Salvador Dalí, ‘Original Dali Drawing By Dali’, Robin Rile Fine Art

How fitting that Dali would choose his own book- that is, a book he conceived and authored- to create one of his finest original drawings, this one in black crayon. It is dedicated not only to his friend, but to his “great friend, Dr. Edmund Klein.” This is truly one of the more gallant and muscular portrayals of a horse, whose Don Quixote-like rider is tall and proud in the saddle, against a backdrop of a glimpse of mountainous terrain and birds streaking across the sky. The Daliesque perspective lines are seen on the ground below.
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Image rights: Robin Rile Fine Art

About Salvador Dalí

Salvador Dalí was a leading proponent of Surrealism, the 20-century avant-garde movement that sought to release the creative potential of the unconscious through strange, dream-like imagery. “Surrealism is destructive, but it destroys only what it considers to be shackles limiting our vision,” he said. Dalí is specially credited with the innovation of “paranoia-criticism,” a philosophy of art making he defined as “irrational understanding based on the interpretive-critical association of delirious phenomena.” In addition to meticulously painting fantastic compositions, such as The Accommodations of Desire (1929) and the melting clocks in his famed The Persistence of Memory (1931), Dalí was a prolific writer and early filmmaker, and cultivated an eccentric public persona with his flamboyant mustache, pet ocelot, and outlandish behavior and quips. “Each morning when I awake, I experience again a supreme pleasure,” he once said. “That of being Salvador Dalí.”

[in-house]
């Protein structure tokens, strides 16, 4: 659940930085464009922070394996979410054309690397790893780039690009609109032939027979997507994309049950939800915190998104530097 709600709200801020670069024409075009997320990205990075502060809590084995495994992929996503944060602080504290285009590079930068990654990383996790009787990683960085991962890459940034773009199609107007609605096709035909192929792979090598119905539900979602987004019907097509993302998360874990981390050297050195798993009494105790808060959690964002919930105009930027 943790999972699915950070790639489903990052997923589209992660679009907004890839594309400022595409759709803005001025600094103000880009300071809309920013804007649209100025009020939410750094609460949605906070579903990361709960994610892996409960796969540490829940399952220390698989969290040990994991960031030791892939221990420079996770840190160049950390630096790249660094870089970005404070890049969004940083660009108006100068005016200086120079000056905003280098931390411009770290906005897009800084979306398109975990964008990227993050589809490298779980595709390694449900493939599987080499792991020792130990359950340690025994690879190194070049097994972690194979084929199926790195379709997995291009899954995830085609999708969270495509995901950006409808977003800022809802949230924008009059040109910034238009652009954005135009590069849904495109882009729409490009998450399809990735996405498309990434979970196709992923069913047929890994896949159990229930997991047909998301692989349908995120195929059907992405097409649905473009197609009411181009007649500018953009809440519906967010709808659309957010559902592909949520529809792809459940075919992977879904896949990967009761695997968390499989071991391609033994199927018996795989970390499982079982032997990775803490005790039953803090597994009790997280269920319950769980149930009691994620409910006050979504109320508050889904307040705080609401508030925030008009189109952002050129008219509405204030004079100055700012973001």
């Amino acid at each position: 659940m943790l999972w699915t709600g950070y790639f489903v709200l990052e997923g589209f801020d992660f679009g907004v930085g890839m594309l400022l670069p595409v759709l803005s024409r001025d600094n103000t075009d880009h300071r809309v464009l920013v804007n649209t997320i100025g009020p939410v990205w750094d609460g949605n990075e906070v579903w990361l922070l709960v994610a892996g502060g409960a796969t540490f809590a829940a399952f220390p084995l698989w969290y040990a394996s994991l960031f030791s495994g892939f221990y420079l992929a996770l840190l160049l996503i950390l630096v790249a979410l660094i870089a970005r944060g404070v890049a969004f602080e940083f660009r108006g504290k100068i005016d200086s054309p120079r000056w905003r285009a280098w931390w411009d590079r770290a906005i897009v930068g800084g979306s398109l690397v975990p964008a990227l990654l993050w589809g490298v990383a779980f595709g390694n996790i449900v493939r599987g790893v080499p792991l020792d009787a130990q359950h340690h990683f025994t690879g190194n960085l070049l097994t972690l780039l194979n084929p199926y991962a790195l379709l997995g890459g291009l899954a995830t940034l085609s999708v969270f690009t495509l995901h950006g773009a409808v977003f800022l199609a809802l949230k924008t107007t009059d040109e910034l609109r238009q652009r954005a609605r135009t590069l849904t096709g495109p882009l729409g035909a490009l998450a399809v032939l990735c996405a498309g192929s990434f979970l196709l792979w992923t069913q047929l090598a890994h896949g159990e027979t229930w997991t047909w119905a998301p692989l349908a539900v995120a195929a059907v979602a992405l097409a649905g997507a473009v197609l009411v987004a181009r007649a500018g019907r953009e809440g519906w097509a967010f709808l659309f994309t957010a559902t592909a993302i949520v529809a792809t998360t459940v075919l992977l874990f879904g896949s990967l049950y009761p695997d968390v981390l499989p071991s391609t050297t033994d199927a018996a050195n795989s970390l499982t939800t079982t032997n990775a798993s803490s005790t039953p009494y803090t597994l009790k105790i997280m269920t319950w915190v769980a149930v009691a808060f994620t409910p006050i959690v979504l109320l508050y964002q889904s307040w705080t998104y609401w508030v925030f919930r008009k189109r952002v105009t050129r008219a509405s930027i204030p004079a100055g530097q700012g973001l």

Spanish, 1904-1989, Figueres, Spain